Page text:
Noé learned about the Local Development Fund (FDL in Spanish) when a loan officer arrived at his house, promoting housing loans. Noé had already exhausted the proceeds from the sale of his previous home, and was at that point retired, making it difficult to save money to carry out the additional phases of construction. Although he initially hoped to request US$3,000 to add a room on the side of the house, he reduced his request to US$1,000 after being told he would not qualify for such a large loan. He ultimately received a loan for US$800. Noé expresses some frustration with this, saying that no one had explained to him why he did not receive the US$1,000 amount that he had requested. The loan was used to build a wall in the front of his house to protect his side yard and install a gate to access this part of the property.

After paying off the first loan, he requested his current loan in May of 2009, based partly on the remittances he received from his sons. He received US$1,500, after having requested US$2,000, and again felt that he was offered no explanation for the lower loan amount. He expected that he would receive his request for this second loan, explaining that he had paid on time and should be identified as trustworthy by the FDL. He has not yet begun to spend the capital from the second loan, which he plans to use to paint the interior and exterior of the house and finish various small jobs.

Noé had received technical assistance from FDL, but the assistance was directed toward the construction of an additional room, the original loan use. He was late once during the four months that he has been paying on the loan, explaining to the loan officer that depression from the death of his wife led him to travel to the U.S. to see his sons, putting off his loan payment.

Noé has plans to eventually build a room onto the side of the house so that his sons have a place to stay when they visit Nicaragua. He hopes to qualify for a loan large enough to build a six by six meter room all at once, and says that he no longer has the energy to build progressively. Although he would like to spend more time with his sons, he remarks that he doesn’t believe that they will ever return to live in Nicaragua. When they come to visit, he would like them to have a place to stay in the home that they helped him to build.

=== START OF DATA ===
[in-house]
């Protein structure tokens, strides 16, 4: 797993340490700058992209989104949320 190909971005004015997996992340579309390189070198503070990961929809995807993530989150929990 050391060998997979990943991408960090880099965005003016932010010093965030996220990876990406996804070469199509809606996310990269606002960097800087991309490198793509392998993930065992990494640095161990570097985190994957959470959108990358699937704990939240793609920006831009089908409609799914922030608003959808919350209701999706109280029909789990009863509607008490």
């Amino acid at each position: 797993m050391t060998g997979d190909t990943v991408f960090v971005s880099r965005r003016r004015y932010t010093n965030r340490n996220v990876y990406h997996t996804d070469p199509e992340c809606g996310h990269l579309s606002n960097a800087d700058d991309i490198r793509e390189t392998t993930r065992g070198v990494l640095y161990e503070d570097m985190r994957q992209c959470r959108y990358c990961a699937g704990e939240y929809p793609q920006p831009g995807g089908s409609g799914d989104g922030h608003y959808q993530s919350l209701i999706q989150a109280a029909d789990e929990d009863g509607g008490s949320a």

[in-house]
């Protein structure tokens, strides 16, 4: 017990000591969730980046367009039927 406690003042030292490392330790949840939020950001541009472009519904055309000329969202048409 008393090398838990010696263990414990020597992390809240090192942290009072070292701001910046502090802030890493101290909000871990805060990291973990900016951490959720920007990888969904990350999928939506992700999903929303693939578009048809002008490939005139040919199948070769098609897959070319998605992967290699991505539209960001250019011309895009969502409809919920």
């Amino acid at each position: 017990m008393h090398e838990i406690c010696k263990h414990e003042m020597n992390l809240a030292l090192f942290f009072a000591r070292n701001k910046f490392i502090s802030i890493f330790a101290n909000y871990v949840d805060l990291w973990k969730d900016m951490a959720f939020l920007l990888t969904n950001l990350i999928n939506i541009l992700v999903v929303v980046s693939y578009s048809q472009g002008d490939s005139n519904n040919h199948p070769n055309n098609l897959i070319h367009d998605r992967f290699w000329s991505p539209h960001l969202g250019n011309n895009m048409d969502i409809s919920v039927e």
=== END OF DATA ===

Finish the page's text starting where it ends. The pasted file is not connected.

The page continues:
Key points from Noé’s story

  • Noé would have been unlikely to receive as high a loan amount as he did for his second loan if remittances were not included as a source of income.
  • Noé received technical assistance with his loan, but was not ultimately able to employ this advice since he used the loan for another purpose. In this case, the technical assistance did not play a part in the final construction outcome, although it may be employed in the future if he constructs the side room.
  • In this case, the housing microloan served as a mechanism to improve a home that was built using the client’s own funds from the sale of a former home. Although Noé built his new home all at once, he needed additional capital to continue to make progressive improvements. This shows how progressive loans can serve to complement construction that occurs in a non-progressive manner.

• Story and photos courtesy of Habitat for Humanity consultant, Brendan McBride.

*The names of the families have been changes to protect their identity.


**Gross income is the total of all income sources, whereas net income reflects the number of family members that are supported by that income. The calculation is made by subtracting from the gross income an estimate of the minimum cost of living (including food, transportation and education) for all family members.